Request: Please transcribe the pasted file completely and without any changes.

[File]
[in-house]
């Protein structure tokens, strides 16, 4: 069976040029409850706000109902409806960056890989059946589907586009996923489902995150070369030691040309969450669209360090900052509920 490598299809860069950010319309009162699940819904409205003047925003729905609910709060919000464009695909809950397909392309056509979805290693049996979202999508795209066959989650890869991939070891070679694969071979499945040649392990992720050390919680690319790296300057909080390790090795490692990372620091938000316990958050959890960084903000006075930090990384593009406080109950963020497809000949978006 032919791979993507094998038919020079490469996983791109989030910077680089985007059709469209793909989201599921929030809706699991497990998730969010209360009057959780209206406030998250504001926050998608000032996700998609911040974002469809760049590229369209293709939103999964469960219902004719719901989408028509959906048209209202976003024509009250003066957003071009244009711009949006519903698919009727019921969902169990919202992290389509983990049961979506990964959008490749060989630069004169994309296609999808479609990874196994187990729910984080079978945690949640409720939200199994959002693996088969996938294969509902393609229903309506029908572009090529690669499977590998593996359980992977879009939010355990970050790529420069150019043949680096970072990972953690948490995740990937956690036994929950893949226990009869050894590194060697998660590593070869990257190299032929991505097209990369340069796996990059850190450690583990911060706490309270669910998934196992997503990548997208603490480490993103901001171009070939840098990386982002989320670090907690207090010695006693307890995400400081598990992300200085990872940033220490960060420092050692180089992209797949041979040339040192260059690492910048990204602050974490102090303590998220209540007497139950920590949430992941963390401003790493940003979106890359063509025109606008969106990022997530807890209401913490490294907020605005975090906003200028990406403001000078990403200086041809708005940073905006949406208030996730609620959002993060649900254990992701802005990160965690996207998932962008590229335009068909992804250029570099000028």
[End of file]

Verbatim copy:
[in-house]
């Protein structure tokens, strides 16, 4: 069976040029409850706000109902409806960056890989059946589907586009996923489902995150070369030691040309969450669209360090900052509920 490598299809860069950010319309009162699940819904409205003047925003729905609910709060919000464009695909809950397909392309056509979805290693049996979202999508795209066959989650890869991939070891070679694969071979499945040649392990992720050390919680690319790296300057909080390790090795490692990372620091938000316990958050959890960084903000006075930090990384593009406080109950963020497809000949978006 032919791979993507094998038919020079490469996983791109989030910077680089985007059709469209793909989201599921929030809706699991497990998730969010209360009057959780209206406030998250504001926050998608000032996700998609911040974002469809760049590229369209293709939103999964469960219902004719719901989408028509959906048209209202976003024509009250003066957003071009244009711009949006519903698919009727019921969902169990919202992290389509983990049961979506990964959008490749060989630069004169994309296609999808479609990874196994187990729910984080079978945690949640409720939200199994959002693996088969996938294969509902393609229903309506029908572009090529690669499977590998593996359980992977879009939010355990970050790529420069150019043949680096970072990972953690948490995740990937956690036994929950893949226990009869050894590194060697998660590593070869990257190299032929991505097209990369340069796996990059850190450690583990911060706490309270669910998934196992997503990548997208603490480490993103901001171009070939840098990386982002989320670090907690207090010695006693307890995400400081598990992300200085990872940033220490960060420092050692180089992209797949041979040339040192260059690492910048990204602050974490102090303590998220209540007497139950920590949430992941963390401003790493940003979106890359063509025109606008969106990022997530807890209401913490490294907020605005975090906003200028990406403001000078990403200086041809708005940073905006949406208030996730609620959002993060649900254990992701802005990160965690996207998932962008590229335009068909992804250029570099000028």